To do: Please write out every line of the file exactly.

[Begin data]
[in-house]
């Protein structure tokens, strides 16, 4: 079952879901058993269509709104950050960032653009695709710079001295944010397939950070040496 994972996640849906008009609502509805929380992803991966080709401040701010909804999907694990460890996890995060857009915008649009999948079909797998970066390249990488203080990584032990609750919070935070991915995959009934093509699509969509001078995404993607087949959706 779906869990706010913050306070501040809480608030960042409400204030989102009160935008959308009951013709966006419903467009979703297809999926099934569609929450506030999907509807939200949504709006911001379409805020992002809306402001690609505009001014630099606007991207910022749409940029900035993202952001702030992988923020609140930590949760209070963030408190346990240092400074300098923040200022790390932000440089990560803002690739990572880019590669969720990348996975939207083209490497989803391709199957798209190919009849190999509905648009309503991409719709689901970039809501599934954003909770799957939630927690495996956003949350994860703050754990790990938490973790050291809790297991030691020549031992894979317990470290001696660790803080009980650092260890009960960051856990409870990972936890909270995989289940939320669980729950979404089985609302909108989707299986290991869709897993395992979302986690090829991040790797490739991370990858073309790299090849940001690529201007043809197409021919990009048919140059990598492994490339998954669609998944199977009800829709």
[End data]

[in-house]
């Protein structure tokens, strides 16, 4: 079952879901058993269509709104950050960032653009695709710079001295944010397939950070040496 994972996640849906008009609502509805929380992803991966080709401040701010909804999907694990460890996890995060857009915008649009999948079909797998970066390249990488203080990584032990609750919070935070991915995959009934093509699509969509001078995404993607087949959706 779906869990706010913050306070501040809480608030960042409400204030989102009160935008959308009951013709966006419903467009979703297809999926099934569609929450506030999907509807939200949504709006911001379409805020992002809306402001690609505009001014630099606007991207910022749409940029900035993202952001702030992988923020609140930590949760209070963030408190346990240092400074300098923040200022790390932000440089990560803002690739990572880019590669969720990348996975939207083209490497989803391709199957798209190919009849190999509905648009309503991409719709689901970039809501599934954003909770799957939630927690495996956003949350994860703050754990790990938490973790050291809790297991030691020549031992894979317990470290001696660790803080009980650092260890009960960051856990409870990972936890909270995989289940939320669980729950979404089985609302909108989707299986290991869709897993395992979302986690090829991040790797490739991370990858073309790299090849940001690529201007043809197409021919990009048919140059990598492994490339998954669609998944199977009800829709």